The challenge to the agent system as it currently exists is that the sum of the costs of buying each component of the sales process is very significantly less than the commission the agent charges and so it becomes inevitable to start to ask: how relevant is the agent role – especially at 5 or 6% of the total sale cost – in an age of technology and increasing access to information? Isn’t it just as easy to do it yourself now, for less money and, as the research seems to be suggesting, with a better financial result.
As the millennial generation comes of age and starts to demand housing in greater numbers, they are going to start buying and selling real estate without agents if agents cannot redefine themselves to accommodate the tsunami of changes that are sweeping over every other industry.
Food for thought, and fodder for future episodes at the www.nationalrealestateforum.org , www.nreforum.org Listen in, subscribe, and let me know what you think by using the contact form at the website.
How do we set listing price when we sell our homes and what value do agents bring to the process?
Today’s discussion covers familiar ground for most of us because it relates to those times when we are selling our home and how we come to that most important of decisions: the list price. My guest is Darren Hayunga who is professor of real estate at the University of Georgia. In his first paper on the subject, professor Hayunga begins to look at the relationship between list price, how it is set, and how that relates to the amount of time a home remains on the market before selling. Sellers typically try to set asking price around 3-4% above market price in order to allow for some flexibility during negotiations.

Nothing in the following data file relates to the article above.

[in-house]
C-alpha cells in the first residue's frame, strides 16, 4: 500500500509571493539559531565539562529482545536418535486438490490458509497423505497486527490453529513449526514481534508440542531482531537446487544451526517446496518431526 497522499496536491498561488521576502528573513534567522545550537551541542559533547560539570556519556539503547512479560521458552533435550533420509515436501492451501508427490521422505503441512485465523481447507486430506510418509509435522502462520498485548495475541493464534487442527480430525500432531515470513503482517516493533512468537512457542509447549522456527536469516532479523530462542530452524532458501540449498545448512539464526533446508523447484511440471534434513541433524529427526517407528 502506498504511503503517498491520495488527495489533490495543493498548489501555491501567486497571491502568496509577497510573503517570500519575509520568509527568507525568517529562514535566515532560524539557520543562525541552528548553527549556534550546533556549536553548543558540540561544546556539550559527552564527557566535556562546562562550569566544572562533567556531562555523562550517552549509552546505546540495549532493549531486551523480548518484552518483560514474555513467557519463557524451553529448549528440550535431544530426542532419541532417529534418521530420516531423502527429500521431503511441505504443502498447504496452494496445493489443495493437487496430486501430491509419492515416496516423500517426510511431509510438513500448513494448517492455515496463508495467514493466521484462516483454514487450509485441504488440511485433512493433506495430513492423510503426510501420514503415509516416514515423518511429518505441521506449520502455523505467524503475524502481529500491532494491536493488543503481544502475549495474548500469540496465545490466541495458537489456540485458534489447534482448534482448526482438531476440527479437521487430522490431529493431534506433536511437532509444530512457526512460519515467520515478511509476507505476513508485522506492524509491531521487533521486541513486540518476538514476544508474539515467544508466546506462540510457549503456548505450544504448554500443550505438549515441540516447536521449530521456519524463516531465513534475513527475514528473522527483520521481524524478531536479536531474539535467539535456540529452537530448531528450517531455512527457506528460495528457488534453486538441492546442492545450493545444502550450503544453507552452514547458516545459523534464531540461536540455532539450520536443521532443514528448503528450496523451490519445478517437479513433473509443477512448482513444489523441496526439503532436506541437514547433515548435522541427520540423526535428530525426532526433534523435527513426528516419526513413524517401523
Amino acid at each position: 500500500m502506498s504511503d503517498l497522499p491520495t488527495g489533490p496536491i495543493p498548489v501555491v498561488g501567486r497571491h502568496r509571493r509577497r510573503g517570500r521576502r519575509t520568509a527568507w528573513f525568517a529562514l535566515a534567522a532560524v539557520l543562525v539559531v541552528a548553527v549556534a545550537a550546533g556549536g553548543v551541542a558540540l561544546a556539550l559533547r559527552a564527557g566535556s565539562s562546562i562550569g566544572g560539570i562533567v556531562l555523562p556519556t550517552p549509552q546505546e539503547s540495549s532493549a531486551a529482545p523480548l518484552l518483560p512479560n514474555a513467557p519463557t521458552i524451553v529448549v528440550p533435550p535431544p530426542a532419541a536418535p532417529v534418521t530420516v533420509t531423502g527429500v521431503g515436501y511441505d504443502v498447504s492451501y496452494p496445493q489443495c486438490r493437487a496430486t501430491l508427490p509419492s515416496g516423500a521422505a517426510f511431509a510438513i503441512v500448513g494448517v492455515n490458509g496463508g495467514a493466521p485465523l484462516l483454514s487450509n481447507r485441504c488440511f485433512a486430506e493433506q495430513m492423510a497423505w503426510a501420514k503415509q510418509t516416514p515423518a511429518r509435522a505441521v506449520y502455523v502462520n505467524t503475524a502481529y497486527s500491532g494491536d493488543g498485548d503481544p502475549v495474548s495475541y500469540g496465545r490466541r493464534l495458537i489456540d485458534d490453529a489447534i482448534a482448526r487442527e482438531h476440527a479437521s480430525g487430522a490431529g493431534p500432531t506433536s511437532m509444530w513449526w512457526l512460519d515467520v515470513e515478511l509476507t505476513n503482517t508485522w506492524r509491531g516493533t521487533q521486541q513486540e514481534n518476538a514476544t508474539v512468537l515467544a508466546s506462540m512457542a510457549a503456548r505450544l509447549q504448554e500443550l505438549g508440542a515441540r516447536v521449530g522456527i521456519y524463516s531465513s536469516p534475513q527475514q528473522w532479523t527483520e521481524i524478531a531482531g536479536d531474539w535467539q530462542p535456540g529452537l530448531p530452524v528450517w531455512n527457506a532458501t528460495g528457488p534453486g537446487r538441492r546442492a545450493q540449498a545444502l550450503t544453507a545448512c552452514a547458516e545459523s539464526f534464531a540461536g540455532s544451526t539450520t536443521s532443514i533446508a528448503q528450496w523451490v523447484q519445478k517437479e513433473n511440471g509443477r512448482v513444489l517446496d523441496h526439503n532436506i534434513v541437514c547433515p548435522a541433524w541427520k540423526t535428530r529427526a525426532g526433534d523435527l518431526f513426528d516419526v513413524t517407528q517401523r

REDUCING LIST PRICE MAY NOT BE THE BEST STRATEGY TO GETTING A QUICK SALE
Discussing ‘urgency’ as the idea that a seller wants to sell quickly, professor Hayunga discovers that if you are in a hurry and set sale price lower than you otherwise might do in an attempt to sell quickly, it will take you just as long to sell and you could end up selling for less.
As our conversation unfolded, professor Hayunga started discussing some results he and other researchers are finding that have very serious implications for the real estate brokerage industry – is the real estate agent becoming obsolete; are we seeing a decline in agent effectiveness as their relevance diminishes? Stay tuned for the latter part of my conversation today to hear more on these topics. And be sure not to miss future episodes as I delve into this important vein of research by going to the www.nationalrealestateforum.org website, www.nreforum.org and subscribing through any of the links I have provided there.
YOU MAY END UP SELLING FOR LESS AND TAKING JUST AS LONG TO DO IT
The takeaways today are that, top line, most people set their asking price 3-4% above market to allow for some negotiation flexibility. If you are not in a hurry to sell your house, set the price higher than this and wait for the right buyer to come to the market. However, if you set the price too high, you may have to reduce the asking price and provided you don’t do this more than once, you should still be able to gain a decent price for your home. On the flip side, if you do want to sell quickly, and you don’t set enough extra price in to allow for some negotiation, not only might it take you just as long to sell anyway, but you may end up selling for less than you need to.